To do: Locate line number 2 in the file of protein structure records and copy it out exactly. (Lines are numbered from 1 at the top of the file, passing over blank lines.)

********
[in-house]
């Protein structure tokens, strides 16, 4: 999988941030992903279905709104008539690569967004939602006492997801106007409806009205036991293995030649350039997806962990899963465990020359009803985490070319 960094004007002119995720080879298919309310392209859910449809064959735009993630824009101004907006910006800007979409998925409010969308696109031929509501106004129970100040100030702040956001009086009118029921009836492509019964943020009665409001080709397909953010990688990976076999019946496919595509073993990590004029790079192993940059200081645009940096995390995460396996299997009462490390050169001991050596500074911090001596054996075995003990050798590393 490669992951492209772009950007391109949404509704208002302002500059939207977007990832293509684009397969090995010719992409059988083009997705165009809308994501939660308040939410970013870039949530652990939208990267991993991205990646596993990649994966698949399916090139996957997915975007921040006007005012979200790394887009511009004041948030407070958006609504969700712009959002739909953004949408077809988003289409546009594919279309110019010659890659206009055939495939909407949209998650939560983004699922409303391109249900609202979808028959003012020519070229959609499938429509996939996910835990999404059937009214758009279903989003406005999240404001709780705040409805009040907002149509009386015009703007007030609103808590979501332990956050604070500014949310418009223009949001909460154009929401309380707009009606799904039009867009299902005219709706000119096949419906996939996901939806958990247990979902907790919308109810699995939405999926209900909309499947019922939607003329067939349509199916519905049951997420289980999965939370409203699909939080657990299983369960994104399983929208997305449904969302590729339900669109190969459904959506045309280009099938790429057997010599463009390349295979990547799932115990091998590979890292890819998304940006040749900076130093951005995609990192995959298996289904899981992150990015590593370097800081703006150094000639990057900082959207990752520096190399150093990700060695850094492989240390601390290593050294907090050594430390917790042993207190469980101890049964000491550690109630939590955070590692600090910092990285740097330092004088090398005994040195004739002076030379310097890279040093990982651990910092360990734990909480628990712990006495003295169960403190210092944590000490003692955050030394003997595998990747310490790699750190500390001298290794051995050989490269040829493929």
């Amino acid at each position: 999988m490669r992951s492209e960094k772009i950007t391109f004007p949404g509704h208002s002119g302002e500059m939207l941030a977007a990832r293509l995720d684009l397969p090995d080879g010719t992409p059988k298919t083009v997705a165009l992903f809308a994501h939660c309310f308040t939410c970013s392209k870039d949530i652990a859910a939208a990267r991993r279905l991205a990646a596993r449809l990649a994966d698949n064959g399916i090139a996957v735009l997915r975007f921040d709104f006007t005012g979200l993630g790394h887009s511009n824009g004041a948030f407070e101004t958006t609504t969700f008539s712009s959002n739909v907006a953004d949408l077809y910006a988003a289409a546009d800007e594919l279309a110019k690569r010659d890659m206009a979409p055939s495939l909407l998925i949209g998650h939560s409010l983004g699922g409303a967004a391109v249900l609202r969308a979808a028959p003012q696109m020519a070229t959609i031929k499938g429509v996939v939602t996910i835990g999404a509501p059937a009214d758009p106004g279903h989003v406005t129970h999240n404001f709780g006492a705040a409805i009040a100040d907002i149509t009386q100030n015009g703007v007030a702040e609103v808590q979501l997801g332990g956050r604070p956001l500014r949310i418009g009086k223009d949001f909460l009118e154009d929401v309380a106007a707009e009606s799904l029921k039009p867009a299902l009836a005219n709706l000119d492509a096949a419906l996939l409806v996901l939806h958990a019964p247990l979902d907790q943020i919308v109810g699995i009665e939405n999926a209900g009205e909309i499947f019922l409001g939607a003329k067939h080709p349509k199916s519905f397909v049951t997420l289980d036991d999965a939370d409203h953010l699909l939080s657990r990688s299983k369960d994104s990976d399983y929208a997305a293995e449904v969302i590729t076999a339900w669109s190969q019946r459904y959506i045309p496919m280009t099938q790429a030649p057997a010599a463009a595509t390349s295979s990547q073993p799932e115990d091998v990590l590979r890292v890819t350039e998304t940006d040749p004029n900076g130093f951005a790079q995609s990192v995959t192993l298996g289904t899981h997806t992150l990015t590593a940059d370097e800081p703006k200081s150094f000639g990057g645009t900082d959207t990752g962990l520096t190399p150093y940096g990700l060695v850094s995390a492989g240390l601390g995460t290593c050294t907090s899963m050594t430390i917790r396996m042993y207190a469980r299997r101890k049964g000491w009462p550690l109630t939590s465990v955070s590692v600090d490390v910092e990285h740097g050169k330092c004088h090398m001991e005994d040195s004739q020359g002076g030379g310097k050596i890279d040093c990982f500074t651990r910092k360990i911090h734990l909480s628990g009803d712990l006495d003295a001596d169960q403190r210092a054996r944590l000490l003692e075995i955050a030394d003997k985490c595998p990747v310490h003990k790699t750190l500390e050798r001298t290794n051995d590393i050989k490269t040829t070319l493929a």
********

């Protein structure tokens, strides 16, 4: 999988941030992903279905709104008539690569967004939602006492997801106007409806009205036991293995030649350039997806962990899963465990020359009803985490070319 960094004007002119995720080879298919309310392209859910449809064959735009993630824009101004907006910006800007979409998925409010969308696109031929509501106004129970100040100030702040956001009086009118029921009836492509019964943020009665409001080709397909953010990688990976076999019946496919595509073993990590004029790079192993940059200081645009940096995390995460396996299997009462490390050169001991050596500074911090001596054996075995003990050798590393 490669992951492209772009950007391109949404509704208002302002500059939207977007990832293509684009397969090995010719992409059988083009997705165009809308994501939660308040939410970013870039949530652990939208990267991993991205990646596993990649994966698949399916090139996957997915975007921040006007005012979200790394887009511009004041948030407070958006609504969700712009959002739909953004949408077809988003289409546009594919279309110019010659890659206009055939495939909407949209998650939560983004699922409303391109249900609202979808028959003012020519070229959609499938429509996939996910835990999404059937009214758009279903989003406005999240404001709780705040409805009040907002149509009386015009703007007030609103808590979501332990956050604070500014949310418009223009949001909460154009929401309380707009009606799904039009867009299902005219709706000119096949419906996939996901939806958990247990979902907790919308109810699995939405999926209900909309499947019922939607003329067939349509199916519905049951997420289980999965939370409203699909939080657990299983369960994104399983929208997305449904969302590729339900669109190969459904959506045309280009099938790429057997010599463009390349295979990547799932115990091998590979890292890819998304940006040749900076130093951005995609990192995959298996289904899981992150990015590593370097800081703006150094000639990057900082959207990752520096190399150093990700060695850094492989240390601390290593050294907090050594430390917790042993207190469980101890049964000491550690109630939590955070590692600090910092990285740097330092004088090398005994040195004739002076030379310097890279040093990982651990910092360990734990909480628990712990006495003295169960403190210092944590000490003692955050030394003997595998990747310490790699750190500390001298290794051995050989490269040829493929």